- - - - - - - - - - - - - - - - - - - - - - - - - - - - - - - - - - - - - - - - - - - - - - - - - - - - - - - - - - - - - - - - - - - - - - - - - - - - - - - - - - - - - - - - - - - - - - - - - - - - Stephen Lyn Bales, editor

Friday, December 21, 2012

Ijams educators celebrate with 'Holidays at Hogwarts'

Magic of Nature brewed at Ijams

Recently, the Ijams education department hosted Holidays at Hogwarts, a celebration of the magic of nature. 

Participants, ages 5 and up, took their favorite First Year courses including Care of Magical Creatures, Herbology, Potions and Transfiguration. 

Parents took a break from hectic shopping, and joined us as we transformed Ijams into a world of witchcraft and wizardry! 

Great fun was had by all, especially the wizardly teaching staff!

Holiday at Hogwarts wizardly teaching staff

Monday, December 17, 2012

Stephen Lyn speaks at Foothills Land Conservancy meeting

In Search of the Ivory-billed Woodpecker

Tuesday, December 18, 6:30 p.m.
Location: Blount Memorial Wellness Center 
220 Associates Blvd. - Alcoa, TN

Stephen Lyn Bales, an Ijams senior naturalist and author, will speak tomorrow evening about his latest book Ghost Birds: Jim Tanner and the Quest for the Ivory-billed Woodpecker, 1935-1941

It is the compelling story of Jim Tanner, the only ornithologist to conduct an in-depth study of the largest woodpecker to live in the United States, the legendary ghost bird of the South. Tanner’s fieldwork in the 1930s while a grad student at Cornell University provide a detailed look into the natural history of this species that may or may not be extinct.
Several copies of Ghost Birds have been donated by UT Press to Foothills Land Conservancy and they will be available for sale during the presentation with 100 percent of the proceeds going to FLC. They will make great holiday gifts!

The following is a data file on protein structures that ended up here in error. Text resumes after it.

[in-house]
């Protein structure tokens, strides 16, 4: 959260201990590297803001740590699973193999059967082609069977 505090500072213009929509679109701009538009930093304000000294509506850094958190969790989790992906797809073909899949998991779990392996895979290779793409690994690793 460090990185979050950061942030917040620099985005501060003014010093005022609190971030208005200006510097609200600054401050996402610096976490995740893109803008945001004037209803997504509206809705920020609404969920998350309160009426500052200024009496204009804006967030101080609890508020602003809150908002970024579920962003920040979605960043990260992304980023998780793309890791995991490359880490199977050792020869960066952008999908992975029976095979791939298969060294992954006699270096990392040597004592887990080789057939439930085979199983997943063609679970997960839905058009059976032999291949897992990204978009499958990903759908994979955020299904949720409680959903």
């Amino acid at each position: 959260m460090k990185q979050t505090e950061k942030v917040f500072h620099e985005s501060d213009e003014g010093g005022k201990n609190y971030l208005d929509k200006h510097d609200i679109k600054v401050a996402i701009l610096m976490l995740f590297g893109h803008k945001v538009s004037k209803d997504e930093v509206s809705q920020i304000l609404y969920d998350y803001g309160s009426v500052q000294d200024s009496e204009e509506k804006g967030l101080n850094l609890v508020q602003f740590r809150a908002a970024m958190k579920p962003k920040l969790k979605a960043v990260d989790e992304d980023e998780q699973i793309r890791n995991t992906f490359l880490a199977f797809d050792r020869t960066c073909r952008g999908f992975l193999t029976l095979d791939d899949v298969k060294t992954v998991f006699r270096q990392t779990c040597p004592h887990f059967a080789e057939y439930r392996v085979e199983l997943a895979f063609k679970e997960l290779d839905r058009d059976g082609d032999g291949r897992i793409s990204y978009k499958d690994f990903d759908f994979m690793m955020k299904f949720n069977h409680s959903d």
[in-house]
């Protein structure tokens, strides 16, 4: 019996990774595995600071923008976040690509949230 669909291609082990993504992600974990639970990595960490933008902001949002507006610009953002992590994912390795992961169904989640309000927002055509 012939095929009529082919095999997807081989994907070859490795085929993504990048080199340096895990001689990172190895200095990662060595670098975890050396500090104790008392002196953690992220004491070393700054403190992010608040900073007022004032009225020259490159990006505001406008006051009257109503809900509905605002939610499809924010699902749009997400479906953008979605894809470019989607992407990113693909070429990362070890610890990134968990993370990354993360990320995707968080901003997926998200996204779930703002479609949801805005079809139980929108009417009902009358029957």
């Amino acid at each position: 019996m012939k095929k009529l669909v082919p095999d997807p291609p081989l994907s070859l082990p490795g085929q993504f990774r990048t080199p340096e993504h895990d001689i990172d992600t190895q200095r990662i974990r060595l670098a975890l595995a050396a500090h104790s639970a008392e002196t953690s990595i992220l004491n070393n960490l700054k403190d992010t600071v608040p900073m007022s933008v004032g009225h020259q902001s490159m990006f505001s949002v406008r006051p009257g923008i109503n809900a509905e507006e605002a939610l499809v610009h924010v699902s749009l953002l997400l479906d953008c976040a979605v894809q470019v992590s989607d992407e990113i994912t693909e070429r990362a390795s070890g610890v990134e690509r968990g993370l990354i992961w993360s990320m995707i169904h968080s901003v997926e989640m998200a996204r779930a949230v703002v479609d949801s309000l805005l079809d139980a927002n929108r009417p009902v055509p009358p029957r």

Bales has a second book, called Natural Histories, and has also written for Smithsonian magazine and is a regular contributor to The Tennessee Conservationist magazine. Bales is also a regular speaker at Wilderness Wildlife Week and other venues.
For more info, please call Elise at (865) 681-8326.

Tuesday, December 11, 2012

Clean windows: a nightmare for birds

Ijams wildlife biologist Pam Petko-Seus comforts a young yellow-bellied sapsucker that had just flown into a window in the Visitor Center. Luckily, it was able to pull itself together and fly away.

What is the number one killer of birds in this country? Is it hunters? Or perhaps cats?

Well, actually it’s neither.

It’s estimated that hunters kill roughly 15 million waterfowl a year. Hunting season is carefully managed and it is only legal to kill game birds in season.

Cars may kill 60 million birds annually. 

Collisions with high-tension lines may kill up to 174 million birds per year. And it’s estimated that domestic and feral cats may kill as many as 500 million birds per year.

BUT, the number one killer of birds is the seemingly benign panes of glass we all have in our homes and office buildings. Yes, glass. It’s estimated that window strikes perhaps kill as many as 976 million birds a year. That’s almost one billion!

A bird doesn’t see the glass but rather the reflection of the sky. It flies into an illusion (I think many of us are guilty of that) but for a bird, it often breaks its neck.

What can you do? Place decals, tape strips of ribbon, dark paper hawk silhouettes or some other object on the surface to let a bird know that there is something more there than meets the eye.

The above sapsucker flew into one of the windows that we do not have a decal on. Pam was able to pick up and hold the bleary-eyed thing, keeping it warm, thus avoiding shock. In time, it recovered and flew away. 

A silhoulette of a raptor taped on a window is often all that is needed to prevent birds from flying into the glass. 

Tuesday, December 4, 2012

Reclaiming the land: Capping a 2.5 acre brownfield at Ijams

Years ago, the quarries section of the park was mined for limestone marble. A lime kiln, operated by the Williams Lime Manufacturing company, burned the waste limestone to make quicklime. The lime was sold for agriculture and was also used in smelting iron, white wash paint, plaster, cement and gun powder.  

The waste material from the kiln was dumped all around the property.  The area across from the quarries parking lot, north of the greenway, is now being reclaimed. The Blount Excavating Company is currently bringing in fill soil from construction sites at the University of Tennessee and the Tennessee School for the Deaf. 

- Story by Ed Yost. Photos by Stephen Lyn Bales.